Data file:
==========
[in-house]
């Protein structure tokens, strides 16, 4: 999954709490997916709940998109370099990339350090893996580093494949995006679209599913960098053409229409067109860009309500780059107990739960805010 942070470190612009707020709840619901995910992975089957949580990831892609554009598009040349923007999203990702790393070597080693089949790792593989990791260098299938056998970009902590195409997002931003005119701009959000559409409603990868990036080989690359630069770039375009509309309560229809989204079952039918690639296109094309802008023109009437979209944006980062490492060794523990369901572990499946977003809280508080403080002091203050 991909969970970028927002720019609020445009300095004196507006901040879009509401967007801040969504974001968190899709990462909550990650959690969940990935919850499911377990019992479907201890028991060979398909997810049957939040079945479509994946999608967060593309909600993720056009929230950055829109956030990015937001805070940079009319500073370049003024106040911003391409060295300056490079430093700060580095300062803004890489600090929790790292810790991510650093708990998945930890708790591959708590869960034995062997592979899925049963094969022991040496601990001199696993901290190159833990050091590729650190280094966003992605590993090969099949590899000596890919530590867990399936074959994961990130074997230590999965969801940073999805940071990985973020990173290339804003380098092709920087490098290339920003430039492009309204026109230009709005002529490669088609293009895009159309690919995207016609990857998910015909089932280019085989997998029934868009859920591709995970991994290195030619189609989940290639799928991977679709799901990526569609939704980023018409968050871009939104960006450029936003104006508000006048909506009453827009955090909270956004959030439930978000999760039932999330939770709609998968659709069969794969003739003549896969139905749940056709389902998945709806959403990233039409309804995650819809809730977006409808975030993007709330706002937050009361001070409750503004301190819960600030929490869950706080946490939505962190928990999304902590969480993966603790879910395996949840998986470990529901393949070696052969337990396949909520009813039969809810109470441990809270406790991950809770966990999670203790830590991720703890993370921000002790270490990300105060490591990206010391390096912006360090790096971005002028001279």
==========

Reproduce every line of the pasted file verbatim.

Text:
[in-house]
């Protein structure tokens, strides 16, 4: 999954709490997916709940998109370099990339350090893996580093494949995006679209599913960098053409229409067109860009309500780059107990739960805010 942070470190612009707020709840619901995910992975089957949580990831892609554009598009040349923007999203990702790393070597080693089949790792593989990791260098299938056998970009902590195409997002931003005119701009959000559409409603990868990036080989690359630069770039375009509309309560229809989204079952039918690639296109094309802008023109009437979209944006980062490492060794523990369901572990499946977003809280508080403080002091203050 991909969970970028927002720019609020445009300095004196507006901040879009509401967007801040969504974001968190899709990462909550990650959690969940990935919850499911377990019992479907201890028991060979398909997810049957939040079945479509994946999608967060593309909600993720056009929230950055829109956030990015937001805070940079009319500073370049003024106040911003391409060295300056490079430093700060580095300062803004890489600090929790790292810790991510650093708990998945930890708790591959708590869960034995062997592979899925049963094969022991040496601990001199696993901290190159833990050091590729650190280094966003992605590993090969099949590899000596890919530590867990399936074959994961990130074997230590999965969801940073999805940071990985973020990173290339804003380098092709920087490098290339920003430039492009309204026109230009709005002529490669088609293009895009159309690919995207016609990857998910015909089932280019085989997998029934868009859920591709995970991994290195030619189609989940290639799928991977679709799901990526569609939704980023018409968050871009939104960006450029936003104006508000006048909506009453827009955090909270956004959030439930978000999760039932999330939770709609998968659709069969794969003739003549896969139905749940056709389902998945709806959403990233039409309804995650819809809730977006409808975030993007709330706002937050009361001070409750503004301190819960600030929490869950706080946490939505962190928990999304902590969480993966603790879910395996949840998986470990529901393949070696052969337990396949909520009813039969809810109470441990809270406790991950809770966990999670203790830590991720703890993370921000002790270490990300105060490591990206010391390096912006360090790096971005002028001279």